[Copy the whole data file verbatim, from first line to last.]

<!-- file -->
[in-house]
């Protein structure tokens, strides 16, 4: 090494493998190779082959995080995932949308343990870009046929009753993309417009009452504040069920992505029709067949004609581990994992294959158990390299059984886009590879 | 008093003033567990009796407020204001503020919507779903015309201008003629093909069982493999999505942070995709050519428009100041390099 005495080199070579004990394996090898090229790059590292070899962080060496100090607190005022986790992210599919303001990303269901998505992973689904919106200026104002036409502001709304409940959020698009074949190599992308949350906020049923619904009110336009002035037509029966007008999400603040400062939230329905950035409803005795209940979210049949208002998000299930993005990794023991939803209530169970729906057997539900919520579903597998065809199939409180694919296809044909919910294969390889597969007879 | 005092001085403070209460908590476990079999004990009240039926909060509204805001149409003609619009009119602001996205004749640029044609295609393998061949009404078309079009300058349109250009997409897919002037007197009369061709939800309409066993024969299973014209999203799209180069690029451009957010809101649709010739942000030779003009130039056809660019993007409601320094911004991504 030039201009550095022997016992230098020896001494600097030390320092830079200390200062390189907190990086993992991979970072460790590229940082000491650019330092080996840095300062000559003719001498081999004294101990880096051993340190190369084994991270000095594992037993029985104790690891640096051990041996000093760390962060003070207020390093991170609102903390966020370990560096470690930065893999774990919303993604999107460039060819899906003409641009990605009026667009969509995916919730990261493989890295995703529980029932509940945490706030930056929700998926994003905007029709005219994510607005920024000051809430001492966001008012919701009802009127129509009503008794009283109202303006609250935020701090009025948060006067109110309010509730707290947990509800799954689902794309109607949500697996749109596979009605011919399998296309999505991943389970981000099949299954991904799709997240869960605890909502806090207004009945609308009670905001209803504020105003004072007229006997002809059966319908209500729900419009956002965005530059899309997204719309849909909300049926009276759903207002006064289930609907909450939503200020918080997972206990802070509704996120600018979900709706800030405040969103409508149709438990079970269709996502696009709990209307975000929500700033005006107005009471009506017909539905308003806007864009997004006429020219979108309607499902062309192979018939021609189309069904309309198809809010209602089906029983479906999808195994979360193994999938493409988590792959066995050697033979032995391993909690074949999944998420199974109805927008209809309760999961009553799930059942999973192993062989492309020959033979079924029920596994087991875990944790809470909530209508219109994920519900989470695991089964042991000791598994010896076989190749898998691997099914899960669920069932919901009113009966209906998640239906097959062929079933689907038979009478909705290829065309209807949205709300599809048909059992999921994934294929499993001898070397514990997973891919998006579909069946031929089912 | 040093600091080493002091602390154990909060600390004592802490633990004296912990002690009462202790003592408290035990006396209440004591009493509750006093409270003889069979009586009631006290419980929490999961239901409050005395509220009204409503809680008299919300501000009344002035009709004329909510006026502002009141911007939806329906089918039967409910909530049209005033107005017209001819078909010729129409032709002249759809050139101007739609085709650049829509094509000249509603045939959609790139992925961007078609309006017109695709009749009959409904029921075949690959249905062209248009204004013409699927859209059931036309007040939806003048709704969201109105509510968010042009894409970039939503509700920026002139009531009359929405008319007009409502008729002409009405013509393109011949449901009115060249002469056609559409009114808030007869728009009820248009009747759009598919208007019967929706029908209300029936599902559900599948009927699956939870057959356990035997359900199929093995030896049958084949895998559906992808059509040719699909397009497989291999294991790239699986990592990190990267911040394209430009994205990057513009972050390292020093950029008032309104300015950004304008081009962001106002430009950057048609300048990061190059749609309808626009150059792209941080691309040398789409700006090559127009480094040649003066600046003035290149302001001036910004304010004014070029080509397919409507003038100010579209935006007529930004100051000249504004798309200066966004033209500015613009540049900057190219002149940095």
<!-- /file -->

[in-house]
């Protein structure tokens, strides 16, 4: 090494493998190779082959995080995932949308343990870009046929009753993309417009009452504040069920992505029709067949004609581990994992294959158990390299059984886009590879 | 008093003033567990009796407020204001503020919507779903015309201008003629093909069982493999999505942070995709050519428009100041390099 005495080199070579004990394996090898090229790059590292070899962080060496100090607190005022986790992210599919303001990303269901998505992973689904919106200026104002036409502001709304409940959020698009074949190599992308949350906020049923619904009110336009002035037509029966007008999400603040400062939230329905950035409803005795209940979210049949208002998000299930993005990794023991939803209530169970729906057997539900919520579903597998065809199939409180694919296809044909919910294969390889597969007879 | 005092001085403070209460908590476990079999004990009240039926909060509204805001149409003609619009009119602001996205004749640029044609295609393998061949009404078309079009300058349109250009997409897919002037007197009369061709939800309409066993024969299973014209999203799209180069690029451009957010809101649709010739942000030779003009130039056809660019993007409601320094911004991504 030039201009550095022997016992230098020896001494600097030390320092830079200390200062390189907190990086993992991979970072460790590229940082000491650019330092080996840095300062000559003719001498081999004294101990880096051993340190190369084994991270000095594992037993029985104790690891640096051990041996000093760390962060003070207020390093991170609102903390966020370990560096470690930065893999774990919303993604999107460039060819899906003409641009990605009026667009969509995916919730990261493989890295995703529980029932509940945490706030930056929700998926994003905007029709005219994510607005920024000051809430001492966001008012919701009802009127129509009503008794009283109202303006609250935020701090009025948060006067109110309010509730707290947990509800799954689902794309109607949500697996749109596979009605011919399998296309999505991943389970981000099949299954991904799709997240869960605890909502806090207004009945609308009670905001209803504020105003004072007229006997002809059966319908209500729900419009956002965005530059899309997204719309849909909300049926009276759903207002006064289930609907909450939503200020918080997972206990802070509704996120600018979900709706800030405040969103409508149709438990079970269709996502696009709990209307975000929500700033005006107005009471009506017909539905308003806007864009997004006429020219979108309607499902062309192979018939021609189309069904309309198809809010209602089906029983479906999808195994979360193994999938493409988590792959066995050697033979032995391993909690074949999944998420199974109805927008209809309760999961009553799930059942999973192993062989492309020959033979079924029920596994087991875990944790809470909530209508219109994920519900989470695991089964042991000791598994010896076989190749898998691997099914899960669920069932919901009113009966209906998640239906097959062929079933689907038979009478909705290829065309209807949205709300599809048909059992999921994934294929499993001898070397514990997973891919998006579909069946031929089912 | 040093600091080493002091602390154990909060600390004592802490633990004296912990002690009462202790003592408290035990006396209440004591009493509750006093409270003889069979009586009631006290419980929490999961239901409050005395509220009204409503809680008299919300501000009344002035009709004329909510006026502002009141911007939806329906089918039967409910909530049209005033107005017209001819078909010729129409032709002249759809050139101007739609085709650049829509094509000249509603045939959609790139992925961007078609309006017109695709009749009959409904029921075949690959249905062209248009204004013409699927859209059931036309007040939806003048709704969201109105509510968010042009894409970039939503509700920026002139009531009359929405008319007009409502008729002409009405013509393109011949449901009115060249002469056609559409009114808030007869728009009820248009009747759009598919208007019967929706029908209300029936599902559900599948009927699956939870057959356990035997359900199929093995030896049958084949895998559906992808059509040719699909397009497989291999294991790239699986990592990190990267911040394209430009994205990057513009972050390292020093950029008032309104300015950004304008081009962001106002430009950057048609300048990061190059749609309808626009150059792209941080691309040398789409700006090559127009480094040649003066600046003035290149302001001036910004304010004014070029080509397919409507003038100010579209935006007529930004100051000249504004798309200066966004033209500015613009540049900057190219002149940095």